by Guest Contributor Jen, originally published at DISGRASIAN
There’s a new Slumdog Millionaire scandal a-brewing, with the families of two of its child stars claiming exploitasian. The parents of 8 year-olds Rubina Ali and Azharuddin Ismail, who play young Latika and Salim in the film, respectively, and are both still living in Mumbai slums, have accused the film’s producers of underpaying their children. (The families also appear to be in the direst of straits: Rubina’s father broke his leg during filming and has been out of work since, and Azharuddin’s father has TB.)
The movie’s distributor, Fox Searchlight, responded by saying that the children were paid three times the average wage of adults in their neighborhoods. Considering their neighborhoods are slums and the average annual income in India is $941, this sounds like a raw deal for the kids. Apparently, a trust fund has also been set up for the child actors that they will be able to access when they are 18, provided they stay in school. Which sounds slightly better, until you start to wonder: Isn’t it pretty fucking impossible to stay in school until you’re 18 when you’re living in a slum in India? The drop-out rate is 30% in America and higher in lower-income areas, so what must it be like in India, where ONE-THIRD of ALL the world’s poor live? This may be a noble plan in theory, but is it even tenable?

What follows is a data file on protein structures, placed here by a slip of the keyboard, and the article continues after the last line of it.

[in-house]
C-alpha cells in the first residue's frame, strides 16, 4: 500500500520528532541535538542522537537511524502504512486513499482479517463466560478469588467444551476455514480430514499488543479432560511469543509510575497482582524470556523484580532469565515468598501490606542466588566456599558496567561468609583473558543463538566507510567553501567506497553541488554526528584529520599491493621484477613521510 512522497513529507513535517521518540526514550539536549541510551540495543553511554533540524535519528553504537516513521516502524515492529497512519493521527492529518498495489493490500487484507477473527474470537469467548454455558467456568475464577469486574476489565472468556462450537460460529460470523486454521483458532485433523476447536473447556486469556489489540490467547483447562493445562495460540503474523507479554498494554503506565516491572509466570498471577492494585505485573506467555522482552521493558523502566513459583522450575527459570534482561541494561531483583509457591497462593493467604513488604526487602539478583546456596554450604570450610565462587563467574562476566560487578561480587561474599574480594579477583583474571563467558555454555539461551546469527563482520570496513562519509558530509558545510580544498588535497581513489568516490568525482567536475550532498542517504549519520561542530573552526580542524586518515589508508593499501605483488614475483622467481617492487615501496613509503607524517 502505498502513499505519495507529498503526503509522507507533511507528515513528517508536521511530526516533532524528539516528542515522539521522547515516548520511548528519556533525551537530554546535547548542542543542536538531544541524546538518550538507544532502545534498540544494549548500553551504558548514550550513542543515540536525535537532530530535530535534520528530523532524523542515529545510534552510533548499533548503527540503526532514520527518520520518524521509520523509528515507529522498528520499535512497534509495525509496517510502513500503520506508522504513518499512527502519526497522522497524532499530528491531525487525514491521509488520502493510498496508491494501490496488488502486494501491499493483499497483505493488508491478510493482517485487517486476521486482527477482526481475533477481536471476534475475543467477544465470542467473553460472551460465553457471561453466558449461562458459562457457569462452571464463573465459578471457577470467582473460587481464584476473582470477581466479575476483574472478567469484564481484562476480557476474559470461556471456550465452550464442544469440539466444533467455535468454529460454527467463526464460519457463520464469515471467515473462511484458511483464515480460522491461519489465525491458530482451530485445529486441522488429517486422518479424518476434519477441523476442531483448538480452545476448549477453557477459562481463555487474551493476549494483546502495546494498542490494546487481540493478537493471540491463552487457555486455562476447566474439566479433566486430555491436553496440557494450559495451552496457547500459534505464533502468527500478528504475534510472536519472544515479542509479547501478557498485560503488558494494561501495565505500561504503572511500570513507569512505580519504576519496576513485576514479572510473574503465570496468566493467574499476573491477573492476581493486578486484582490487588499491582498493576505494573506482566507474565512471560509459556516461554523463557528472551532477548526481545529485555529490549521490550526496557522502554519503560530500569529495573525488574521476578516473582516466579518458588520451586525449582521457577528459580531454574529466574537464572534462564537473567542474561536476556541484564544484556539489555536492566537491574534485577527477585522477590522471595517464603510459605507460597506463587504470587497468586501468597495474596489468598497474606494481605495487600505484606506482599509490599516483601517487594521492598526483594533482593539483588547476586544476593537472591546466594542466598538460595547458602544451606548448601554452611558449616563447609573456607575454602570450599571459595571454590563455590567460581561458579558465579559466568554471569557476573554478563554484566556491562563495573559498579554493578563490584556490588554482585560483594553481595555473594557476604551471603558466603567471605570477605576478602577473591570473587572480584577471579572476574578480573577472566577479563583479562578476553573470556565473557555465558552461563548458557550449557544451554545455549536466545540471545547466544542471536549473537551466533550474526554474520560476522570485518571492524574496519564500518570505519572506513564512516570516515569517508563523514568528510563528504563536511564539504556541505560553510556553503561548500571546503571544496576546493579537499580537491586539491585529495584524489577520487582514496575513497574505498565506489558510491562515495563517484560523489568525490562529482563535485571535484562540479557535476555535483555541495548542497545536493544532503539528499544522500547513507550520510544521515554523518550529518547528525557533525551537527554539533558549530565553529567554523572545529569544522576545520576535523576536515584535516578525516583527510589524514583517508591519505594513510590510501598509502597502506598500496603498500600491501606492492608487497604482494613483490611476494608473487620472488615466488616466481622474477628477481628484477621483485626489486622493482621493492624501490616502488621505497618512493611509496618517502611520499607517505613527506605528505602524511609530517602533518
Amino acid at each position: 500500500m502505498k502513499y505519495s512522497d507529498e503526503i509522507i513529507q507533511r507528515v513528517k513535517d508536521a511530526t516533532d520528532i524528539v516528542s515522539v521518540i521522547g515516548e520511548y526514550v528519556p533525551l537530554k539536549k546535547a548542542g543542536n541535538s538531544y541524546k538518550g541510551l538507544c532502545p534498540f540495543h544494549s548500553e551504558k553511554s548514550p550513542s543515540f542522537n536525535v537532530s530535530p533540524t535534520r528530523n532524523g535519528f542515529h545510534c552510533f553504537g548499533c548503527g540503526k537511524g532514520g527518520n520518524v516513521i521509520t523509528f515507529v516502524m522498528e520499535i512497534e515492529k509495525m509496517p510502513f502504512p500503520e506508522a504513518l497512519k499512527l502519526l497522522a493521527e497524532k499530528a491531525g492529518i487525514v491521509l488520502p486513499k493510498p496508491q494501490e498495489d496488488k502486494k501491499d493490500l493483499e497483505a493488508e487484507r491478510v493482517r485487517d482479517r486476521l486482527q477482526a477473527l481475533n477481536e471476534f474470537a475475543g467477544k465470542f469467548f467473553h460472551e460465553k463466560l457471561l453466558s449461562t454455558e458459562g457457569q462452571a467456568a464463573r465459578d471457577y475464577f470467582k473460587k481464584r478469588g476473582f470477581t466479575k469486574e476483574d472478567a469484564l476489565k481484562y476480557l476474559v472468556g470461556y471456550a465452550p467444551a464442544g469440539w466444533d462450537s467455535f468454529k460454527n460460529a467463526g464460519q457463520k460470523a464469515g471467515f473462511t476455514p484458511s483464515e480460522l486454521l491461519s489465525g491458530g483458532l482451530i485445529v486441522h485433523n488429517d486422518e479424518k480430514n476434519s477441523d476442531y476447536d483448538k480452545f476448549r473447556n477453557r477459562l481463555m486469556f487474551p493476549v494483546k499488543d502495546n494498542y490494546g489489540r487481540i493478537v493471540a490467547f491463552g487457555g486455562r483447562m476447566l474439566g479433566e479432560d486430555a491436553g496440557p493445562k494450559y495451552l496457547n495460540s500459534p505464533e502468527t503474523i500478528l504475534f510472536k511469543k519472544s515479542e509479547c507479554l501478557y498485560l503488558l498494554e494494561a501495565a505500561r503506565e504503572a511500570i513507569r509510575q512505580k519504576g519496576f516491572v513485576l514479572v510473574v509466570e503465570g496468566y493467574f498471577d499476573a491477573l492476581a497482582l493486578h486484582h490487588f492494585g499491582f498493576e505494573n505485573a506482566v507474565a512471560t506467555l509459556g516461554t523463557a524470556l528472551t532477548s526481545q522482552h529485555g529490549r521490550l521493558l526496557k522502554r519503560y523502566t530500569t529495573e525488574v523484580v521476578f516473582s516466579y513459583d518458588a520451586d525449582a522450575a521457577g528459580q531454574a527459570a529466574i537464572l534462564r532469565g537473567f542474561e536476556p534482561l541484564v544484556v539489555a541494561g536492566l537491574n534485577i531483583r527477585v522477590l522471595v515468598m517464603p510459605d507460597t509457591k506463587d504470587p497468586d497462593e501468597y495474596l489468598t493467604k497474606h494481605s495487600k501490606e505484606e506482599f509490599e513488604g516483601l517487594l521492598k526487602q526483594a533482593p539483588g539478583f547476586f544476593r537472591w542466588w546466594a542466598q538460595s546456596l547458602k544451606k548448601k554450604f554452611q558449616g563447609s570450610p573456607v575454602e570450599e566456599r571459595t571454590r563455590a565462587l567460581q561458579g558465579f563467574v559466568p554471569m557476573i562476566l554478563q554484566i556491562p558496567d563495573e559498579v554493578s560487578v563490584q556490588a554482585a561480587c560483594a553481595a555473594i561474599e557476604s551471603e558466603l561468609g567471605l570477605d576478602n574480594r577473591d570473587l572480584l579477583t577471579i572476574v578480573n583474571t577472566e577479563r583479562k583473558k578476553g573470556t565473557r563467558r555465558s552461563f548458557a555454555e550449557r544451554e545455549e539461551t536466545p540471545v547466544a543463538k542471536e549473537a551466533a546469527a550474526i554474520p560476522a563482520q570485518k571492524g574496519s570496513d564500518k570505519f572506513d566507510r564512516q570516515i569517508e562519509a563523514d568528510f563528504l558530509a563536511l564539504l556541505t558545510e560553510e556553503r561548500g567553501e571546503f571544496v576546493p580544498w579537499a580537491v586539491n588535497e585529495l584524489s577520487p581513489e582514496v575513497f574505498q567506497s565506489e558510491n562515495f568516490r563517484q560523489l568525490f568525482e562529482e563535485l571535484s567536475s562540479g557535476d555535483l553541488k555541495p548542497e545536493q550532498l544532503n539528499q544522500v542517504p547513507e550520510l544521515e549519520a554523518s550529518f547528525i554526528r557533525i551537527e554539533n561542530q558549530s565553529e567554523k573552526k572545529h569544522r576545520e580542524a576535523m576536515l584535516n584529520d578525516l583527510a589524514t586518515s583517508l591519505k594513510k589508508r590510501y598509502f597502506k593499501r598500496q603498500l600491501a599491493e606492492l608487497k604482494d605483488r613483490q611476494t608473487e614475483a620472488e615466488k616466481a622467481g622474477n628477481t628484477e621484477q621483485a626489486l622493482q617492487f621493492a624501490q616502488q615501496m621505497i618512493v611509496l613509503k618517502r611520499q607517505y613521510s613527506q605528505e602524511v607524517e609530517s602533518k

Maybe Fox Searchlight and Danny Boyle and Slumdog’s producers have done right by those kids, relatively speaking, but would it be any skin off their noses to do, for lack of a better phrase, more right? What would it cost, a few thousand dollars? That’s nothing to a movie that’s already grossed $62 million.
Entertainment Weekly asked its readers to weigh in on this controversy, and there’s an array of thoughtful ideas on the situation, like how the movie’s overrated, or how the media’s making all of this up, or how these child actors–hell, all of India–is to blame for…um…outsourcing:
And some of you wonder why we don’t allow comments.
[UPDATE: Some backpedaling.]